Zothecula writes “Polish architectural and deep-sea engineering company Deep Ocean Technology has inked a deal with Ridgewood Hotels and Suites Pvt. Ltd. to build its futuristic part-underwater Water Discus Hotel just off the shore of Kuredhivaru Island in the Maldives. ‘The luminous hotel features two large disc-shaped lounges seven-meters above the water, housing a luxury restaurant and spa. The lounges are connected to a glass tunnel plunging 30-meters below the water, leading to 21 opulent bedrooms. Not only does the hotel look like a spaceship — it actually moves like one, with the largest underwater saucer-shaped room able to slide to the surface in emergencies. ‘If you need to replace a window for example, it’s very difficult underwater,’ explained Podwojewski. ‘So we wanted to build a building that can surface any time for maintenance or safety.’” Read more of this story at Slashdot.
Facebook wants to help you make your conversations just a little more discoverable (if you so desire), and it’s decided to finally include a long-missing feature — clickable hashtags — to the News Feed. If you’ve ever enjoyed hashtag searches on Twitter, Instagram or other social networks (some of our friends enjoy them a little too much, if you ask us), you’ll now have the same feeling of exhilaration on Zuckerberg’s service as you are now able to click on each one. Up until today, any hashtags from imported tweets or Instagram posts just showed up as regular text, with no backlink to accompany them. When it comes to the visibility of your own hashtags, Facebook won’t allow any unintended audiences to see your private updates, so you remain in control of your desired privacy. The company also plans to roll out trending hashtags and other related features in the coming months, but this is a good start for now. The company’s official blog post can be found below. Filed under: Facebook Comments Source: Facebook
An anonymous reader writes “Google and Israeli start-up Waze have agreed in principle on a deal in which the search engine giant will buy the road traffic information sharing application for $1.3 billion. Waze, which claims more than 40 million users, describes itself as an app bringing together ‘the world’s largest community of drivers who work together to fight traffic, and save time and gas money on their daily commute.’ There have been previous reports that first Apple and then Facebook wanted to acquire the Israeli start-up.” Read more of this story at Slashdot.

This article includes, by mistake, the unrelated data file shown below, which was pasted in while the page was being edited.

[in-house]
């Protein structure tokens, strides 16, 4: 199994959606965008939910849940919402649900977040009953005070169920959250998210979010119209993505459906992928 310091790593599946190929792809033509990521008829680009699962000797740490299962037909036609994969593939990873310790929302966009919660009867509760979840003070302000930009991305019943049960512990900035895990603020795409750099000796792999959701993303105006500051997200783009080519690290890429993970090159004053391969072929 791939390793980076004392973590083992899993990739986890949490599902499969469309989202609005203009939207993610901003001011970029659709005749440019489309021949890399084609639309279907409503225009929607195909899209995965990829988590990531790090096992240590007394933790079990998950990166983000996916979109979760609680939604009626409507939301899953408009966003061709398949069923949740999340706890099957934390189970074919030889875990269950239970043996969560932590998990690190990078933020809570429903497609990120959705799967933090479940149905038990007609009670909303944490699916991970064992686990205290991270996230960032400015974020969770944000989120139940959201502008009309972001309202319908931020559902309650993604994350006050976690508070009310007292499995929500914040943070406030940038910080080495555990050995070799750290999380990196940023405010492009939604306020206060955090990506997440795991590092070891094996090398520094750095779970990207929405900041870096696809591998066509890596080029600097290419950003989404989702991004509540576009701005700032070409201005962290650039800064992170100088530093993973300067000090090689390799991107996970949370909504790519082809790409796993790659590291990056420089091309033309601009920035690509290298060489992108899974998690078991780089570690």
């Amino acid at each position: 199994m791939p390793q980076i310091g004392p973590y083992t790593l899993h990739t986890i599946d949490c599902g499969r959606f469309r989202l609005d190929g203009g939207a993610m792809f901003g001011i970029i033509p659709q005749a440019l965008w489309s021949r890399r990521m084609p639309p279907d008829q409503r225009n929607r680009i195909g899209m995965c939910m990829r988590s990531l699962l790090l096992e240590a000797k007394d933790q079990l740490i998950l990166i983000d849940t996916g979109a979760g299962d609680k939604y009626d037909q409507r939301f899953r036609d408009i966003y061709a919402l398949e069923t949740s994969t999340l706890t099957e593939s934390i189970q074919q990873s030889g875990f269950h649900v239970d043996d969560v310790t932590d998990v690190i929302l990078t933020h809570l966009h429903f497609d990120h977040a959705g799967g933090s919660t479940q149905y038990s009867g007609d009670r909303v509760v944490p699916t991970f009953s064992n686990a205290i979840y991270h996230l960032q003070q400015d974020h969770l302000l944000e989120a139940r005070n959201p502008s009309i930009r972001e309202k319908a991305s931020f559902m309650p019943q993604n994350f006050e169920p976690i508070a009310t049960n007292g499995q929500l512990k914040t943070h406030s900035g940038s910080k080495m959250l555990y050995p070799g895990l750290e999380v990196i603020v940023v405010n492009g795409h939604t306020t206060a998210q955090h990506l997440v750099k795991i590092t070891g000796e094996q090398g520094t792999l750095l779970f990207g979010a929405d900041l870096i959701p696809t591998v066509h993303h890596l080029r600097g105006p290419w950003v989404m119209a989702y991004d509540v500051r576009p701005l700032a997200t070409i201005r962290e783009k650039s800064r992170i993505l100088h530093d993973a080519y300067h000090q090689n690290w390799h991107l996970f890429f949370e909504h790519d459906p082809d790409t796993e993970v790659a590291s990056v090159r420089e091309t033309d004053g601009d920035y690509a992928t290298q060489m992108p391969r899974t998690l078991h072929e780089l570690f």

An anonymous reader writes “Sony claims that both the new 11.6-inch and 13.3-inch models of its Haswell-equipped Vaio Pro ultrabooks are the world’s lightest. The 11.6-inch model weighs in at 1.9lb (0.87k , where as the 13.3-incher is a little heavier at just 2.33lb (1.06kg). But it’s the battery life on offer here that really makes the new Pros stand out. The 11.6-inch Vaio Pro offers 11 hours of battery life as standard, while the 13.3-inch achieves 8 hours. However, Sony is also offering a sheet battery you can connect to the base of the ultrabooks. On the 13.3-inch Pro that increases battery life to 18 hours, but on the 11.6-inch you get a true day-long amount of juice with 25 hours of battery life claimed.” Read more of this story at Slashdot.